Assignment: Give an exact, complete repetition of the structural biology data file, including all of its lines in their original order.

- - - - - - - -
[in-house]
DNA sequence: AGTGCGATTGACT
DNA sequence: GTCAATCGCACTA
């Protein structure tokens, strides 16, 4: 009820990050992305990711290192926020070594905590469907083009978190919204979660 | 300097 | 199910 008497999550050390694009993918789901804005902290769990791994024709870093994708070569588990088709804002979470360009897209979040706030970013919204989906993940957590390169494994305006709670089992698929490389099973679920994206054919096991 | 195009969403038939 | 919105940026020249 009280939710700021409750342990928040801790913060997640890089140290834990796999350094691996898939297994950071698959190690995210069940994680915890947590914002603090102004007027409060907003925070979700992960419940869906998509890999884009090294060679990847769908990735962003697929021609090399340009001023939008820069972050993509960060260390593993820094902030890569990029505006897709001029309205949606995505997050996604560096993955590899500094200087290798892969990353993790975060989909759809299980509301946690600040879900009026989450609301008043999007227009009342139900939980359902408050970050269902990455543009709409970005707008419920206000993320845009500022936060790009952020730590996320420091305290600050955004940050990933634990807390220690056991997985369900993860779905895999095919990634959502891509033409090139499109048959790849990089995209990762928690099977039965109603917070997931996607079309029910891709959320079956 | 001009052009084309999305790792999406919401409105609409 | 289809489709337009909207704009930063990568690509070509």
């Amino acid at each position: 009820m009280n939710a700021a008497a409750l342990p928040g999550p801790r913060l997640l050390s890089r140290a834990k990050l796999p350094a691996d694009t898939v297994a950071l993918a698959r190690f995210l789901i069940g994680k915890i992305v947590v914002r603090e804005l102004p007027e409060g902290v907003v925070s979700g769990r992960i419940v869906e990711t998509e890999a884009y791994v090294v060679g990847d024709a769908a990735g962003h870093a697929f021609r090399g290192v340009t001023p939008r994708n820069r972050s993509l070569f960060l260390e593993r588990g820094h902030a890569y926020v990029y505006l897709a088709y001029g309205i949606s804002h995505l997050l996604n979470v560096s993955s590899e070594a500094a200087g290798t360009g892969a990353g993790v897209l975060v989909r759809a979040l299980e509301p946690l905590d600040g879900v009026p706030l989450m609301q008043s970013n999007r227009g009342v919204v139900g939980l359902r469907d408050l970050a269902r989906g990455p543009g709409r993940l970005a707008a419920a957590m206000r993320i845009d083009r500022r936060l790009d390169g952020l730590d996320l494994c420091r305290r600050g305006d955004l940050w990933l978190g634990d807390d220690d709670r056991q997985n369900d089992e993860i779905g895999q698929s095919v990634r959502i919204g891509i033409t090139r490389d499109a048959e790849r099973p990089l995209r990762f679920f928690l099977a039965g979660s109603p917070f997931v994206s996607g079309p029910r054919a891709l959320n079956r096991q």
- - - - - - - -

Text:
[in-house]
DNA sequence: AGTGCGATTGACT
DNA sequence: GTCAATCGCACTA
């Protein structure tokens, strides 16, 4: 009820990050992305990711290192926020070594905590469907083009978190919204979660 | 300097 | 199910 008497999550050390694009993918789901804005902290769990791994024709870093994708070569588990088709804002979470360009897209979040706030970013919204989906993940957590390169494994305006709670089992698929490389099973679920994206054919096991 | 195009969403038939 | 919105940026020249 009280939710700021409750342990928040801790913060997640890089140290834990796999350094691996898939297994950071698959190690995210069940994680915890947590914002603090102004007027409060907003925070979700992960419940869906998509890999884009090294060679990847769908990735962003697929021609090399340009001023939008820069972050993509960060260390593993820094902030890569990029505006897709001029309205949606995505997050996604560096993955590899500094200087290798892969990353993790975060989909759809299980509301946690600040879900009026989450609301008043999007227009009342139900939980359902408050970050269902990455543009709409970005707008419920206000993320845009500022936060790009952020730590996320420091305290600050955004940050990933634990807390220690056991997985369900993860779905895999095919990634959502891509033409090139499109048959790849990089995209990762928690099977039965109603917070997931996607079309029910891709959320079956 | 001009052009084309999305790792999406919401409105609409 | 289809489709337009909207704009930063990568690509070509």
């Amino acid at each position: 009820m009280n939710a700021a008497a409750l342990p928040g999550p801790r913060l997640l050390s890089r140290a834990k990050l796999p350094a691996d694009t898939v297994a950071l993918a698959r190690f995210l789901i069940g994680k915890i992305v947590v914002r603090e804005l102004p007027e409060g902290v907003v925070s979700g769990r992960i419940v869906e990711t998509e890999a884009y791994v090294v060679g990847d024709a769908a990735g962003h870093a697929f021609r090399g290192v340009t001023p939008r994708n820069r972050s993509l070569f960060l260390e593993r588990g820094h902030a890569y926020v990029y505006l897709a088709y001029g309205i949606s804002h995505l997050l996604n979470v560096s993955s590899e070594a500094a200087g290798t360009g892969a990353g993790v897209l975060v989909r759809a979040l299980e509301p946690l905590d600040g879900v009026p706030l989450m609301q008043s970013n999007r227009g009342v919204v139900g939980l359902r469907d408050l970050a269902r989906g990455p543009g709409r993940l970005a707008a419920a957590m206000r993320i845009d083009r500022r936060l790009d390169g952020l730590d996320l494994c420091r305290r600050g305006d955004l940050w990933l978190g634990d807390d220690d709670r056991q997985n369900d089992e993860i779905g895999q698929s095919v990634r959502i919204g891509i033409t090139r490389d499109a048959e790849r099973p990089l995209r990762f679920f928690l099977a039965g979660s109603p917070f997931v994206s996607g079309p029910r054919a891709l959320n079956r096991q």